Voicemail Authentication: Testimony from Person Leaving Message That It Is Her Voice & Accurately Reflects the Message She Left Suffices, Here Coupled with Phone Owner’s Response via Text
People v. Tetter, 2018 IL App (3d) 150243m 2018 Ill. App. LEXIS 519 (Ill. Ct. App. Jan. 31, 2018):
[*P1] Defendant, age 21 at the time, began a relationship with S.K. who represented herself to be 18. A jury found that defendant continued this relationship after learning S.K. was 16 and convicted him of aggravated criminal sexual abuse (720 ILCS 5/11-1.60(d) (West 2012)). After his conviction, the trial court sentenced defendant to 180 days in county jail, 4 years' sex offender probation, and mandatory lifetime sex offender registration.
[*P2] On appeal, defendant seeks a new trial; he alleges the trial court erred in admitting and publishing a voicemail recording during [**2] defendant's cross-examination. Defendant also raises, for the first time on appeal, a constitutional challenge claiming the Illinois Sex Offender Registration Act (SORA) (730 ILCS 150/1 et seq. (West 2012)), Sex Offender Community Notification Law (Notification Law) (730 ILCS 152/101 et seq. (West 2012)), residence and presence restrictions within 500 feet of school zones or 100 feet of school bus stops (720 ILCS 5/11-9.3 (West 2012)), residence and presence restrictions within 500 feet of a public park (720 ILCS 5/11-9.4-1 (West 2012)), mandatory annual driver's license renewal (730 ILCS 5/5-5-3(o) (West 2012)), and prohibiting defendant from petitioning to change his name (735 ILCS 5/21-101 (West 2012)) impose disproportionate punishment as applied to him. We refer to these statutes collectively as "sex offender statutes" herein.
[*P3] We affirm the trial court's evidentiary ruling regarding the voicemail recording. However, we find that defendant's lifetime subjection to the sex offender statutes constitutes grossly disproportionate punishment as applied to him. The facts underlying defendant's conviction do not suggest that he is a dangerous sexual predator who must be banned from areas near schools or public parks, or who must be monitored by law enforcement authorities and presented to the public [**3] as a dangerous sexual predator.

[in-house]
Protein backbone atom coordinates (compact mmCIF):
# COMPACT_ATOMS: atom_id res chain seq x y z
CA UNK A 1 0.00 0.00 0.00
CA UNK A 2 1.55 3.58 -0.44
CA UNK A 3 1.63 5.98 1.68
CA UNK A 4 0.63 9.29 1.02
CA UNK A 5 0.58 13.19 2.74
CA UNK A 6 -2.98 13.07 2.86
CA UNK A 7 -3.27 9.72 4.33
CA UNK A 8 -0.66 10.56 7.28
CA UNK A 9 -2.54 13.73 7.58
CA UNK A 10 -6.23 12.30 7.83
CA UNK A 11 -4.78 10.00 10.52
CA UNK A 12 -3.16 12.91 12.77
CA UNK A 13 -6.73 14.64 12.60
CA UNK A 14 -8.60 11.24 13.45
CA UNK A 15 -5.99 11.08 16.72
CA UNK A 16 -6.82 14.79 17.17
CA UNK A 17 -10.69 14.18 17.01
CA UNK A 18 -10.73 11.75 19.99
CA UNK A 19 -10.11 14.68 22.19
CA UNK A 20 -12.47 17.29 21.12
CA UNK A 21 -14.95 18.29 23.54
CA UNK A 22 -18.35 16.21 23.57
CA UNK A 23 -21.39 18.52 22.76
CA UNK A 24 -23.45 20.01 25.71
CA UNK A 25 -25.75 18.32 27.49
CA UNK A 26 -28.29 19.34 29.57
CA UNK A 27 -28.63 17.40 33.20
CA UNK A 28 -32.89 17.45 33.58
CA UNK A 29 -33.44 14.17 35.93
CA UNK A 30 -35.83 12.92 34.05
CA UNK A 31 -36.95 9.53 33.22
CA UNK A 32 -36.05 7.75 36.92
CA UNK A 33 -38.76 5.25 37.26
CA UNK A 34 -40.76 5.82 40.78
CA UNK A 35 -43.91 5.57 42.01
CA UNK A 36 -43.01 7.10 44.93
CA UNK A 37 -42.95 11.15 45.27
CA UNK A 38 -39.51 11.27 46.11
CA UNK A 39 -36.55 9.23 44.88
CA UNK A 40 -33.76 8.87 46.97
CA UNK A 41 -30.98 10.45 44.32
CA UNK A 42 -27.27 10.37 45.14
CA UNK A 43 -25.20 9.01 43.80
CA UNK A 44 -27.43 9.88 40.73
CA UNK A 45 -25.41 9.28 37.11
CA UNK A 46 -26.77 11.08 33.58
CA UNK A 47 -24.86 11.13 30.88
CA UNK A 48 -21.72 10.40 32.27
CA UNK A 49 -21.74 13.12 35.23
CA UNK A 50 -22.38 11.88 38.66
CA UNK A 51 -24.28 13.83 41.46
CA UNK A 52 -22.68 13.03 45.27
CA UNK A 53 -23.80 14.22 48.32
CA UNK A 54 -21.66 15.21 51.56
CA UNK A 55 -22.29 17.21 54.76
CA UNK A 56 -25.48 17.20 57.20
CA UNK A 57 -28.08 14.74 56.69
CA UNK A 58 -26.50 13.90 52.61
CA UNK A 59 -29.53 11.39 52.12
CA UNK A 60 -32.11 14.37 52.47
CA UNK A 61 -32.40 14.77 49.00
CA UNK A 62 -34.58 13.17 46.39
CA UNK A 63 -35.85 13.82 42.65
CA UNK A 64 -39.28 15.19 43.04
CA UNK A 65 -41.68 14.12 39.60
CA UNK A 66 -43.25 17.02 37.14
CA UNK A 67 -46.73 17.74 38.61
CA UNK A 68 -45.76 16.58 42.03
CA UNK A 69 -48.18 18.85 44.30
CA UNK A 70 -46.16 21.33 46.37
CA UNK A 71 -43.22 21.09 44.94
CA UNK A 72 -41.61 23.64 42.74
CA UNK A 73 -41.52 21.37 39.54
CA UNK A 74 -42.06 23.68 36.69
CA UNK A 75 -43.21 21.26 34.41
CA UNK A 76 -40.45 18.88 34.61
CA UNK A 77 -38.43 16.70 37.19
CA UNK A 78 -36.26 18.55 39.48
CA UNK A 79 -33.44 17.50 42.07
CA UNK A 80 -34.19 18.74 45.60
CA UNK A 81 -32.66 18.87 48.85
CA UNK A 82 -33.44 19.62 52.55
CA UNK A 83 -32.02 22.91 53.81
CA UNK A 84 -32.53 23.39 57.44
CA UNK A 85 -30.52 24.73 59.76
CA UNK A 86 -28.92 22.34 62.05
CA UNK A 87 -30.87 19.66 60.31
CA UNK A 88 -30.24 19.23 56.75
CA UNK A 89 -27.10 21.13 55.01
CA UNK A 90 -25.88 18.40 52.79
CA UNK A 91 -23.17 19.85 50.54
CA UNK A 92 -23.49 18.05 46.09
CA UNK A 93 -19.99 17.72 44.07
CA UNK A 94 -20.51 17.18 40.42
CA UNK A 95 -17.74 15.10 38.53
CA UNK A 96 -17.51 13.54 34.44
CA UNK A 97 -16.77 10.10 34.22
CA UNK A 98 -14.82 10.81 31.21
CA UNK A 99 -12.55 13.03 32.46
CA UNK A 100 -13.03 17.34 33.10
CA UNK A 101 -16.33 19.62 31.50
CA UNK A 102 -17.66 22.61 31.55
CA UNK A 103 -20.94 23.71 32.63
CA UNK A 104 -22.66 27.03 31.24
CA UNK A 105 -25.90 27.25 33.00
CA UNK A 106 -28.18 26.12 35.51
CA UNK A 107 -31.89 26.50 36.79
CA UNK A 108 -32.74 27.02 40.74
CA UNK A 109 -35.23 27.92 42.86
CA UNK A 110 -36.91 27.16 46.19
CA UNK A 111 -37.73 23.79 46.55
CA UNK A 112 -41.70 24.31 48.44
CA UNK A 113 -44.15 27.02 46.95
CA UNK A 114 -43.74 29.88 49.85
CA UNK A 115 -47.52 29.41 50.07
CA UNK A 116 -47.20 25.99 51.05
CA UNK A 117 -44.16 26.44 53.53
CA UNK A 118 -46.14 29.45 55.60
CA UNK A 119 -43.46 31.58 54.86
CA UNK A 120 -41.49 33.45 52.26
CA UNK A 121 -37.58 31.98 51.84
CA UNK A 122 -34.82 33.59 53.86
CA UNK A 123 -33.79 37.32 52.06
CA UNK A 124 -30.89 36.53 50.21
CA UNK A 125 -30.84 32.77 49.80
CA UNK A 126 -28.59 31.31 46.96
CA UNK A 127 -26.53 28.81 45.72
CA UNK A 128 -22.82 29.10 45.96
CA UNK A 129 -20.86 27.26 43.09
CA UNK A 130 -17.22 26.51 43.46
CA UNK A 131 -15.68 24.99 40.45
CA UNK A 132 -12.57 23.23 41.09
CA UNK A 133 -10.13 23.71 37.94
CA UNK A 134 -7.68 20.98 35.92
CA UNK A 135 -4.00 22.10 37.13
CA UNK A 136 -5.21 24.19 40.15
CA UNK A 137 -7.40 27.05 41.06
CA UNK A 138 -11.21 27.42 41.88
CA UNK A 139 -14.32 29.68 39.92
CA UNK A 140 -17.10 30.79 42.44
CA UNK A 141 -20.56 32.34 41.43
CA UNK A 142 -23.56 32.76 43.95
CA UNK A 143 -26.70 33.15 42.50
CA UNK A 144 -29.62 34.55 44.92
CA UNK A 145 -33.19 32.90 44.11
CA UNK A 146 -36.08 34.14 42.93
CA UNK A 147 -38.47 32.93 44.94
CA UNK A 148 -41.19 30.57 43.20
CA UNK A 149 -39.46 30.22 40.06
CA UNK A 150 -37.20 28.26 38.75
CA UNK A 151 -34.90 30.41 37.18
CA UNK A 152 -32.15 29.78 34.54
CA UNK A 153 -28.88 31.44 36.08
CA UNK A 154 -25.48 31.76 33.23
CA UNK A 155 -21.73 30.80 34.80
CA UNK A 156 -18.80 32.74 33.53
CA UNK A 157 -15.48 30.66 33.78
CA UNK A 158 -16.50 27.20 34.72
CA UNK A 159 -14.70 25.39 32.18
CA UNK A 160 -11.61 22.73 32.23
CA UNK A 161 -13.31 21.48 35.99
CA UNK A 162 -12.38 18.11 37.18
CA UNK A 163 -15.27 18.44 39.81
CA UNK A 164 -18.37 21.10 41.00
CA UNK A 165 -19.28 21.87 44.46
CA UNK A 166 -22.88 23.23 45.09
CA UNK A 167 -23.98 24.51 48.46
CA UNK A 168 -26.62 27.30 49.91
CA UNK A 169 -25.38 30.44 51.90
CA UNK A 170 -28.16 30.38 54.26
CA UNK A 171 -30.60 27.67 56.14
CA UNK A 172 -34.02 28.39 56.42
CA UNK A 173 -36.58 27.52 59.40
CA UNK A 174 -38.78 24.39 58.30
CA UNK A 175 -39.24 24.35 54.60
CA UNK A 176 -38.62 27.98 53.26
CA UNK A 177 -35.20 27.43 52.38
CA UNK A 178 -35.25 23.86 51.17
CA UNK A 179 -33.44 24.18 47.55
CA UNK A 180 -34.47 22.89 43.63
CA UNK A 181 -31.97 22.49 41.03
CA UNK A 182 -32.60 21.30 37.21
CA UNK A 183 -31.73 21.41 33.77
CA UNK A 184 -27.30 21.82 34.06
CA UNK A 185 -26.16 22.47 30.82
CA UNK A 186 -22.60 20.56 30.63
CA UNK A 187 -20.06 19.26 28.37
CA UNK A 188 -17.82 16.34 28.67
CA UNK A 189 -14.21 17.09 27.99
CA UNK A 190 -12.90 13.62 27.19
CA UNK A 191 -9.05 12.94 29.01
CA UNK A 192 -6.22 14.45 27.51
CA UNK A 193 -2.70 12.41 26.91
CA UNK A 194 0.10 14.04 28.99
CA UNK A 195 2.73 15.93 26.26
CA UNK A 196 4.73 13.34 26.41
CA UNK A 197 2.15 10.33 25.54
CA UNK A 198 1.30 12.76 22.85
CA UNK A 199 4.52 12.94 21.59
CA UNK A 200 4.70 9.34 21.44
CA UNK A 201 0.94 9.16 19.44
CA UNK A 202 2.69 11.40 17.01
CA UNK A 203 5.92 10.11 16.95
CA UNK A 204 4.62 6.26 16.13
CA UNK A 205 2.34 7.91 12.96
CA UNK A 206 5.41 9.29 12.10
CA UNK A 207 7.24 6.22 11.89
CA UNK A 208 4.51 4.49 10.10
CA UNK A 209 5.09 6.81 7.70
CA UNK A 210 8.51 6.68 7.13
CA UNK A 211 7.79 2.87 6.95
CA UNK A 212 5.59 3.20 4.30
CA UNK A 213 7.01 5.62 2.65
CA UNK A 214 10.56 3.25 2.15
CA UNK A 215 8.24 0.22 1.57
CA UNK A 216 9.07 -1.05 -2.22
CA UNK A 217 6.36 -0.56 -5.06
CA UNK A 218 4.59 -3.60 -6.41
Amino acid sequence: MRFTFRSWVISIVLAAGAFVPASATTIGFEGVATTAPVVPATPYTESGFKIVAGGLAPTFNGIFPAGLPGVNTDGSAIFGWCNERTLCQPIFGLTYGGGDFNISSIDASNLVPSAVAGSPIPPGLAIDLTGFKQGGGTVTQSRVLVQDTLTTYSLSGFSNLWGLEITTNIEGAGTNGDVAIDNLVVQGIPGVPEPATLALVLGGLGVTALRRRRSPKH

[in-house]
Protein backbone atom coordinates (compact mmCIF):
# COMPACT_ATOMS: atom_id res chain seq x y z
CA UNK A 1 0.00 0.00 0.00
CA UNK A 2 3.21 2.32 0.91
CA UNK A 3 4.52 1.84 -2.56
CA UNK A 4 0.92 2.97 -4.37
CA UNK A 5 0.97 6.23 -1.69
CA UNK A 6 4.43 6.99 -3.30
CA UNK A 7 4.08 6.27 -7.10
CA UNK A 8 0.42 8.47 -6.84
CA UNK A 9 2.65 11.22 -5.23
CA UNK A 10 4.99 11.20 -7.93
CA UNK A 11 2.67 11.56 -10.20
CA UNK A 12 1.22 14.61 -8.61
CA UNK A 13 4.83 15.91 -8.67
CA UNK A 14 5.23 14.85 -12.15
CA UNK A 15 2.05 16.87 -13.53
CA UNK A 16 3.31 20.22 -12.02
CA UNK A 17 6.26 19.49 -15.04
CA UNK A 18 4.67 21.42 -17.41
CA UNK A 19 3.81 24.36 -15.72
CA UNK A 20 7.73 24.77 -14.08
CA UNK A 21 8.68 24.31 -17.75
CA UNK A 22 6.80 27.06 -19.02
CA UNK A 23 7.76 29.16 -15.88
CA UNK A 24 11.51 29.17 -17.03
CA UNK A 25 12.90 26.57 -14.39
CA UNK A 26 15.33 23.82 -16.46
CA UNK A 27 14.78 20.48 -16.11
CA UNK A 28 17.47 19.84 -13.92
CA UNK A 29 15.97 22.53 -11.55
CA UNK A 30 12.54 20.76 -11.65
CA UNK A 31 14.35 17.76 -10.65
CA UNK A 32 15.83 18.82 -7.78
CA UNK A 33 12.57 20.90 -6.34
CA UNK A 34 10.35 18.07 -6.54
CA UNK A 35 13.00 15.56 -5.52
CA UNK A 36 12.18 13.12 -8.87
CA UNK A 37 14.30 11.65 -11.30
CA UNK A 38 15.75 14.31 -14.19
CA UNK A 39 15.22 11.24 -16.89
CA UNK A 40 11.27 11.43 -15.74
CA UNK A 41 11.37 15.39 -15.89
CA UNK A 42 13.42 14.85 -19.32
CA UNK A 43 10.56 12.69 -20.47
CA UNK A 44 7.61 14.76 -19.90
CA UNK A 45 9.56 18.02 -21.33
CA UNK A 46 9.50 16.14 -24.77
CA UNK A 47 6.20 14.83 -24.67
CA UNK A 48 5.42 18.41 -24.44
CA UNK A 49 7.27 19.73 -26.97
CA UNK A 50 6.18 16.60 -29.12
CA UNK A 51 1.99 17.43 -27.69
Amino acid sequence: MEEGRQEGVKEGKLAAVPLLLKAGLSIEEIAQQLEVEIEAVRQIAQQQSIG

[*P5] On July 12, 2013, the State charged defendant with aggravated criminal sexual abuse, a Class 2 felony (720 ILCS 5/11-1.60(d) (West 2012)). On October 4, 2013, defendant pled guilty in exchange for four years' sex offender probation and no jail time. On November 1, defendant submitted a motion to withdraw his guilty plea; he alleged that he did not know pleading guilty meant he would be subjected to the sex offender statutes' registration requirements and restrictions for life. Defendant's motion also alleged an affirmative defense—he reasonably believed S.K. to be 18 each time they had sex. The trial court granted defendant's motion on December 20. Defendant's trial began on January 13, 2015.
[*P6] Sixteen-year-old S.K. testified that she registered for a social networking website called "MeetMe" sometime after July 2012. S.K.'s MeetMe profile represented to other users that she was 18. Defendant was 21 when she "met" him on MeetMe.
[*P7] Defendant and S.K. also communicated through another online application called "Kik." They met in person for the first time in November 2012. Defendant picked S.K. up at her high school and took her home. Defendant asked S.K. to be his girlfriend, [**4] and she agreed.
[*P8] They began having consensual sex in defendant's car after a few meetings in November 2012. Although she could not remember the date, S.K. testified that she and defendant had sex once at her house when her parents were away; she did not consent to this sexual encounter.
[*P9] Sometime in January or February 2013, S.K. left defendant a voicemail wherein she referred to herself as "a stupid 16-year-old." She left the voicemail after learning that defendant still communicated with his ex-fiancée. S.K. testified that defendant responded to this voicemail with a text message, but she could not recall the substance of the message.